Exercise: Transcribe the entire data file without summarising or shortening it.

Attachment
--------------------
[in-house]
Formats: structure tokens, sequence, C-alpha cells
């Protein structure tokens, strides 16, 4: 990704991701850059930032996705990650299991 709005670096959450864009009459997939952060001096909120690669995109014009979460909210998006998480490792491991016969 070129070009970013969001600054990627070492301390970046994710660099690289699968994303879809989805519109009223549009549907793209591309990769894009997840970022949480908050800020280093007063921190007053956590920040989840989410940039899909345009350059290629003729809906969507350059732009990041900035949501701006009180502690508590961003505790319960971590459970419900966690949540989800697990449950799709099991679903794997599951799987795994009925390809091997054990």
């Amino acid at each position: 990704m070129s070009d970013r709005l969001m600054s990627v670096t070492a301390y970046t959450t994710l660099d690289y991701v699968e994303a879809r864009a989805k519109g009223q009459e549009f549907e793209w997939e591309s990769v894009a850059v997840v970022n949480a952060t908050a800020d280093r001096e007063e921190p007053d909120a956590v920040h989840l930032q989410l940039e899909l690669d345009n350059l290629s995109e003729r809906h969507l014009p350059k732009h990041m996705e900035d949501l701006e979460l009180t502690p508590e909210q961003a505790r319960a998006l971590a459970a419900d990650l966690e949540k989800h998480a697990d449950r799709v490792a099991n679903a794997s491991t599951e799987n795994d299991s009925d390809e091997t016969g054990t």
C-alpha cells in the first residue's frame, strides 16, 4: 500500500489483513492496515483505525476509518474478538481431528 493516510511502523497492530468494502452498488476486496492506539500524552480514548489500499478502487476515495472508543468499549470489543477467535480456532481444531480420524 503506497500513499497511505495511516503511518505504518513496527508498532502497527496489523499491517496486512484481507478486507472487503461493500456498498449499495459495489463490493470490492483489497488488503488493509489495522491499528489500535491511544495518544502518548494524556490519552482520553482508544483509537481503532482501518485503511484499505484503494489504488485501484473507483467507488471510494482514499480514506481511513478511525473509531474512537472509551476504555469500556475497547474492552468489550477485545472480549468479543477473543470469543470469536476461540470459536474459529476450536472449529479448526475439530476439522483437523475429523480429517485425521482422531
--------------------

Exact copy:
[in-house]
Formats: structure tokens, sequence, C-alpha cells
């Protein structure tokens, strides 16, 4: 990704991701850059930032996705990650299991 709005670096959450864009009459997939952060001096909120690669995109014009979460909210998006998480490792491991016969 070129070009970013969001600054990627070492301390970046994710660099690289699968994303879809989805519109009223549009549907793209591309990769894009997840970022949480908050800020280093007063921190007053956590920040989840989410940039899909345009350059290629003729809906969507350059732009990041900035949501701006009180502690508590961003505790319960971590459970419900966690949540989800697990449950799709099991679903794997599951799987795994009925390809091997054990």
């Amino acid at each position: 990704m070129s070009d970013r709005l969001m600054s990627v670096t070492a301390y970046t959450t994710l660099d690289y991701v699968e994303a879809r864009a989805k519109g009223q009459e549009f549907e793209w997939e591309s990769v894009a850059v997840v970022n949480a952060t908050a800020d280093r001096e007063e921190p007053d909120a956590v920040h989840l930032q989410l940039e899909l690669d345009n350059l290629s995109e003729r809906h969507l014009p350059k732009h990041m996705e900035d949501l701006e979460l009180t502690p508590e909210q961003a505790r319960a998006l971590a459970a419900d990650l966690e949540k989800h998480a697990d449950r799709v490792a099991n679903a794997s491991t599951e799987n795994d299991s009925d390809e091997t016969g054990t």
C-alpha cells in the first residue's frame, strides 16, 4: 500500500489483513492496515483505525476509518474478538481431528 493516510511502523497492530468494502452498488476486496492506539500524552480514548489500499478502487476515495472508543468499549470489543477467535480456532481444531480420524 503506497500513499497511505495511516503511518505504518513496527508498532502497527496489523499491517496486512484481507478486507472487503461493500456498498449499495459495489463490493470490492483489497488488503488493509489495522491499528489500535491511544495518544502518548494524556490519552482520553482508544483509537481503532482501518485503511484499505484503494489504488485501484473507483467507488471510494482514499480514506481511513478511525473509531474512537472509551476504555469500556475497547474492552468489550477485545472480549468479543477473543470469543470469536476461540470459536474459529476450536472449529479448526475439530476439522483437523475429523480429517485425521482422531